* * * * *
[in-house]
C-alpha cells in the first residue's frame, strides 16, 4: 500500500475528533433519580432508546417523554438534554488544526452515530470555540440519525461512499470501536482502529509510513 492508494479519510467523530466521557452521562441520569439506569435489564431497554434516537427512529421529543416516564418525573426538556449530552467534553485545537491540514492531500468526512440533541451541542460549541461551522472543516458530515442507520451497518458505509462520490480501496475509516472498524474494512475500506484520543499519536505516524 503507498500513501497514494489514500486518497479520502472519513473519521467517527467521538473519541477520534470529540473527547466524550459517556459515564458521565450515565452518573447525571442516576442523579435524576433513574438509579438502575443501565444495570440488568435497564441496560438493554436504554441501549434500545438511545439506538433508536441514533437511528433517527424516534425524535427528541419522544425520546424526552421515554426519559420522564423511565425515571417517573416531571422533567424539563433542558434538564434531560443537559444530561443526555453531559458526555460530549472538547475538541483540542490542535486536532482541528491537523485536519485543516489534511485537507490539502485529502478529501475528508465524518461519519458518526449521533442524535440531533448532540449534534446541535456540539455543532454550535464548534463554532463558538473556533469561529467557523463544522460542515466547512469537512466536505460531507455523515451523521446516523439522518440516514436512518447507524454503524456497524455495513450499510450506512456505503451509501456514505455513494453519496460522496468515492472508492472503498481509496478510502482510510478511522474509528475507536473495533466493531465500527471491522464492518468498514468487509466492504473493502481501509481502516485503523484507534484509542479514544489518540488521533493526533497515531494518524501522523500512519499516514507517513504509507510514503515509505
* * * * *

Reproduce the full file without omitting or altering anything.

[in-house]
C-alpha cells in the first residue's frame, strides 16, 4: 500500500475528533433519580432508546417523554438534554488544526452515530470555540440519525461512499470501536482502529509510513 492508494479519510467523530466521557452521562441520569439506569435489564431497554434516537427512529421529543416516564418525573426538556449530552467534553485545537491540514492531500468526512440533541451541542460549541461551522472543516458530515442507520451497518458505509462520490480501496475509516472498524474494512475500506484520543499519536505516524 503507498500513501497514494489514500486518497479520502472519513473519521467517527467521538473519541477520534470529540473527547466524550459517556459515564458521565450515565452518573447525571442516576442523579435524576433513574438509579438502575443501565444495570440488568435497564441496560438493554436504554441501549434500545438511545439506538433508536441514533437511528433517527424516534425524535427528541419522544425520546424526552421515554426519559420522564423511565425515571417517573416531571422533567424539563433542558434538564434531560443537559444530561443526555453531559458526555460530549472538547475538541483540542490542535486536532482541528491537523485536519485543516489534511485537507490539502485529502478529501475528508465524518461519519458518526449521533442524535440531533448532540449534534446541535456540539455543532454550535464548534463554532463558538473556533469561529467557523463544522460542515466547512469537512466536505460531507455523515451523521446516523439522518440516514436512518447507524454503524456497524455495513450499510450506512456505503451509501456514505455513494453519496460522496468515492472508492472503498481509496478510502482510510478511522474509528475507536473495533466493531465500527471491522464492518468498514468487509466492504473493502481501509481502516485503523484507534484509542479514544489518540488521533493526533497515531494518524501522523500512519499516514507517513504509507510514503515509505